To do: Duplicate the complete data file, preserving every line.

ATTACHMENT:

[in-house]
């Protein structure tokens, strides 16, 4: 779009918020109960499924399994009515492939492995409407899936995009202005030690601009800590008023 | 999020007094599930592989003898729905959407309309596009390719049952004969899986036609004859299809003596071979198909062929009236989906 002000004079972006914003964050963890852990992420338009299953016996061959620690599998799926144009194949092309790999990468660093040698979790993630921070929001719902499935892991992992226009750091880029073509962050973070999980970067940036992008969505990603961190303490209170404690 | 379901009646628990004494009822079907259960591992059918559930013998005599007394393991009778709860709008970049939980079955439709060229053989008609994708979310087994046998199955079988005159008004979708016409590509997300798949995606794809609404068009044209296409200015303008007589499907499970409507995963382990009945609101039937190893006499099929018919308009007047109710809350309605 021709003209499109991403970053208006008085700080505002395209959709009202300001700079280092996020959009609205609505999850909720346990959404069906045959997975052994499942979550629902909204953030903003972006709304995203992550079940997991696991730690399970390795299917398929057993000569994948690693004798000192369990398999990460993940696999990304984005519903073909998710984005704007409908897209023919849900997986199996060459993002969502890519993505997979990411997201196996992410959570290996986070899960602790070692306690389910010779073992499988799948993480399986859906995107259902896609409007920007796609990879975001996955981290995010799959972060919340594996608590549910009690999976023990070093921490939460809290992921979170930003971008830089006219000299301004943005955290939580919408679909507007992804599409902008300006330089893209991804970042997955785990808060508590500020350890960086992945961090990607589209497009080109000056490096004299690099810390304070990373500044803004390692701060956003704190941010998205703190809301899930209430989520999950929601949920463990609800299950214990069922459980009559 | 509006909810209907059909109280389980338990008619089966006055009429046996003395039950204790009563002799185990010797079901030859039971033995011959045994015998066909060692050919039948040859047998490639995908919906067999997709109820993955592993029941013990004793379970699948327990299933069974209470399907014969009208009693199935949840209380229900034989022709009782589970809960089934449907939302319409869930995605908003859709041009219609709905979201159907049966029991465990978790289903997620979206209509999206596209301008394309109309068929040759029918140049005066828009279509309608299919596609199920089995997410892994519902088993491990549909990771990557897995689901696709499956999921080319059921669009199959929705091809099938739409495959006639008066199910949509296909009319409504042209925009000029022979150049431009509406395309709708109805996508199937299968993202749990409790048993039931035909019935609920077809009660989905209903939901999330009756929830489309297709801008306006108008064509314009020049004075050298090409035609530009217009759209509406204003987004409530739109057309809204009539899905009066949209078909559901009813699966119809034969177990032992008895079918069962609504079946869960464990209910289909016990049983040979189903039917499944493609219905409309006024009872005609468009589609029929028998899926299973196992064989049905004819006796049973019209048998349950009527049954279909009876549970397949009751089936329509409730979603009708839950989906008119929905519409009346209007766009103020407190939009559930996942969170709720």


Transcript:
[in-house]
């Protein structure tokens, strides 16, 4: 779009918020109960499924399994009515492939492995409407899936995009202005030690601009800590008023 | 999020007094599930592989003898729905959407309309596009390719049952004969899986036609004859299809003596071979198909062929009236989906 002000004079972006914003964050963890852990992420338009299953016996061959620690599998799926144009194949092309790999990468660093040698979790993630921070929001719902499935892991992992226009750091880029073509962050973070999980970067940036992008969505990603961190303490209170404690 | 379901009646628990004494009822079907259960591992059918559930013998005599007394393991009778709860709008970049939980079955439709060229053989008609994708979310087994046998199955079988005159008004979708016409590509997300798949995606794809609404068009044209296409200015303008007589499907499970409507995963382990009945609101039937190893006499099929018919308009007047109710809350309605 021709003209499109991403970053208006008085700080505002395209959709009202300001700079280092996020959009609205609505999850909720346990959404069906045959997975052994499942979550629902909204953030903003972006709304995203992550079940997991696991730690399970390795299917398929057993000569994948690693004798000192369990398999990460993940696999990304984005519903073909998710984005704007409908897209023919849900997986199996060459993002969502890519993505997979990411997201196996992410959570290996986070899960602790070692306690389910010779073992499988799948993480399986859906995107259902896609409007920007796609990879975001996955981290995010799959972060919340594996608590549910009690999976023990070093921490939460809290992921979170930003971008830089006219000299301004943005955290939580919408679909507007992804599409902008300006330089893209991804970042997955785990808060508590500020350890960086992945961090990607589209497009080109000056490096004299690099810390304070990373500044803004390692701060956003704190941010998205703190809301899930209430989520999950929601949920463990609800299950214990069922459980009559 | 509006909810209907059909109280389980338990008619089966006055009429046996003395039950204790009563002799185990010797079901030859039971033995011959045994015998066909060692050919039948040859047998490639995908919906067999997709109820993955592993029941013990004793379970699948327990299933069974209470399907014969009208009693199935949840209380229900034989022709009782589970809960089934449907939302319409869930995605908003859709041009219609709905979201159907049966029991465990978790289903997620979206209509999206596209301008394309109309068929040759029918140049005066828009279509309608299919596609199920089995997410892994519902088993491990549909990771990557897995689901696709499956999921080319059921669009199959929705091809099938739409495959006639008066199910949509296909009319409504042209925009000029022979150049431009509406395309709708109805996508199937299968993202749990409790048993039931035909019935609920077809009660989905209903939901999330009756929830489309297709801008306006108008064509314009020049004075050298090409035609530009217009759209509406204003987004409530739109057309809204009539899905009066949209078909559901009813699966119809034969177990032992008895079918069962609504079946869960464990209910289909016990049983040979189903039917499944493609219905409309006024009872005609468009589609029929028998899926299973196992064989049905004819006796049973019209048998349950009527049954279909009876549970397949009751089936329509409730979603009708839950989906008119929905519409009346209007766009103020407190939009559930996942969170709720």